JACAR Newsletter Number 30

December 19, 2019

Information on Related Document Holdings

Japan-Related Materials Held in Denver
1.The National Archives at Denver, ColoradoWebsite

 In addition to its headquarters facility in Washington, D.C., the U.S. National Archives and Records Administration also operates around the country various research facilities, Federal Records Centers, and Presidential Libraries. The National Archives at Denver, Colorado, maintains a collection of the public documents created at the federal bureaus and courts for the Rocky Mountain region, covering the states of Colorado, Montana, New Mexico, North Dakota, South Dakota, Utah, and Wyoming. The holdings in Denver include some materials related to Japan that date to the period of World War 2. Among these materials are such items as documents related to the Topaz (Utah) and Heart Mountain (Wyoming) internment camps in which Americans of Japanese ancestry were forceably confined during the war years, and documents concerning ionospheric soundings made in wartime that are believed to have been collected by a scientist who was attached to the U.S. Occupation forces in postwar Japan. Materials in the National Archive's collection can be via the online catalogue at the Archive's website online catalog. Using the advanced search screen, select Denver as the location to search only among the materials held at this site.

The National Archives at Denver, Colorado
2.Denver Public LibraryWebsite

 Founded in 1889, the Denver Public Library is made up of a Central Library, the Blair-Caldwell African American Research Library, and 24 branch libraries. Much used by local residents, the Library's collection goes beyond books to also include a variety of history resources related to the region. The U.S. is a society with many immigrants, and so resources connected to Japanese-Americans are regarded as just another local history resource. The resources held by the Western History/Genealogy department at the Central Library include (1) copies of the Rocky Mountain Jiho newspaper founded in 1962 for a Japanese-American readership; (2) the personal library of Japanese-American journalist Bill Hosokawa (1915–2007); and (3) the diaries kept during World War 2 by a Japanese-American Denver woman who, among other things, was a relative of Imperial Japanese Navy Admiral Ōsumi Mineo. The resources in the Library’s collection can be searched via the online catalogue at the Library's website. Primary source materials can be searched for by selecting“Manuscript”as the format.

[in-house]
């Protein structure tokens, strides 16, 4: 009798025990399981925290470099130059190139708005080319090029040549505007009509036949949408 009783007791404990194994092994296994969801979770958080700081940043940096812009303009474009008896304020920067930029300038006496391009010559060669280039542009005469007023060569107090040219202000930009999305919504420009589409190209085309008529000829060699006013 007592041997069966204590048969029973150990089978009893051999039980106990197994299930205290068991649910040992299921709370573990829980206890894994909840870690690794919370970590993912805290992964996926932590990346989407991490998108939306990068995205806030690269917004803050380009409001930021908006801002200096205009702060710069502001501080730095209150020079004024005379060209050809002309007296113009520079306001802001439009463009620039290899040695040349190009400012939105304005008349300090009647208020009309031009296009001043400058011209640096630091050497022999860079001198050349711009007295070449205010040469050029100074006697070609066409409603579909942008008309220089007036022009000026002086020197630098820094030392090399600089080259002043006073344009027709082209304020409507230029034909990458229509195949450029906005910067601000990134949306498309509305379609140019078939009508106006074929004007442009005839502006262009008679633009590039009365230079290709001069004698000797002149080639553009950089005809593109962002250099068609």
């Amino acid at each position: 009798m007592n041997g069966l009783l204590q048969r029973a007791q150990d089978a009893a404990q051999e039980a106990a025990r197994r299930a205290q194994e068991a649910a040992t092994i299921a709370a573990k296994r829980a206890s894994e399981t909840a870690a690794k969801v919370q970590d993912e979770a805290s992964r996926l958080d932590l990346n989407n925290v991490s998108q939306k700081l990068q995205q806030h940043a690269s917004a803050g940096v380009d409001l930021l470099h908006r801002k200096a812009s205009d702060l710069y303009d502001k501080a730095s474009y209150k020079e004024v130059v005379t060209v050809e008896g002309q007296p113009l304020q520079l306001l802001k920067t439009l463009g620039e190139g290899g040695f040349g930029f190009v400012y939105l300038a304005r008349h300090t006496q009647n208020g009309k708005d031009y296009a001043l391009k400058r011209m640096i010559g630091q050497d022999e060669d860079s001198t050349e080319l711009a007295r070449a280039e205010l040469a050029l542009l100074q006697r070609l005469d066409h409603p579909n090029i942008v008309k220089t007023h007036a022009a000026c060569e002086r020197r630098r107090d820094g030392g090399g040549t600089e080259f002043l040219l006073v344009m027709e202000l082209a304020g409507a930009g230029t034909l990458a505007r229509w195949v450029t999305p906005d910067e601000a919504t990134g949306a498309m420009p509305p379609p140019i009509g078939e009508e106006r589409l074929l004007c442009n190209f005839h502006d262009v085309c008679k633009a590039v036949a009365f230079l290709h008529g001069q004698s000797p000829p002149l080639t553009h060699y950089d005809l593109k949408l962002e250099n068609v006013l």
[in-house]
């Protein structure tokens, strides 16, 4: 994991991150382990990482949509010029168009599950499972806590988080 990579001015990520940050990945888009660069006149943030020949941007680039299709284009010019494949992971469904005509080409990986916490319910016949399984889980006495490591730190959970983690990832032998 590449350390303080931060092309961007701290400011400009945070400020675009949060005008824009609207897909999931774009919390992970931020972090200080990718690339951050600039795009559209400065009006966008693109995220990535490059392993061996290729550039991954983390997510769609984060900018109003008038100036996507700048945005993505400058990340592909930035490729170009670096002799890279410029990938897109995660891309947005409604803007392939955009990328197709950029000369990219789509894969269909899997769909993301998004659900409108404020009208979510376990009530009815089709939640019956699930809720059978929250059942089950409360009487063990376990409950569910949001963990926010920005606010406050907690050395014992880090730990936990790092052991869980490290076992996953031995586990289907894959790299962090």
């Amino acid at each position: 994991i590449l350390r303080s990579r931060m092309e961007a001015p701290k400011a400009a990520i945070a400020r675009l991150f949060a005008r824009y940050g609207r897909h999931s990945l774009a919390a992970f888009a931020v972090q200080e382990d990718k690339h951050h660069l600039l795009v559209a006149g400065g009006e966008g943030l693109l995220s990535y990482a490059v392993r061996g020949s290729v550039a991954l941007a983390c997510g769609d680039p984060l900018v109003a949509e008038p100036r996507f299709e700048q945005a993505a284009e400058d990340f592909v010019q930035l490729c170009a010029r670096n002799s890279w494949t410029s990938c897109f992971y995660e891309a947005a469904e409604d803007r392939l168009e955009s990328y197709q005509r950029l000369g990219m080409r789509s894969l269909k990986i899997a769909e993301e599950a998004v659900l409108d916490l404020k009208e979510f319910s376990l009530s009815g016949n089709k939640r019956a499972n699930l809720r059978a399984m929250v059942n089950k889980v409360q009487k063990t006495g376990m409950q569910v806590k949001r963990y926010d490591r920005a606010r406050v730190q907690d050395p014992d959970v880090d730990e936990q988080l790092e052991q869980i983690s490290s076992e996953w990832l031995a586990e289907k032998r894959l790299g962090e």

<Hikari Mizusawa , Researcher, JACAR>
Denver Public Library
3.The State of Japan-Related Resources in Collections Around Denver, ColoradoWebsite

 Opened in 2012, the History Colorado Center administers and exhibits historical materials related to the State of Colorado and offers a variety of educational programs for everyone from adults to children. In addition to exhibition spaces on its 1st through 4th floors, on its 2nd floor the facility is home to the Hart Research Library where patrons can request and view the Center's historical materials. Furthermore, the Center also has an online collection through which patrons can view digitzed copies of a portion of that collection.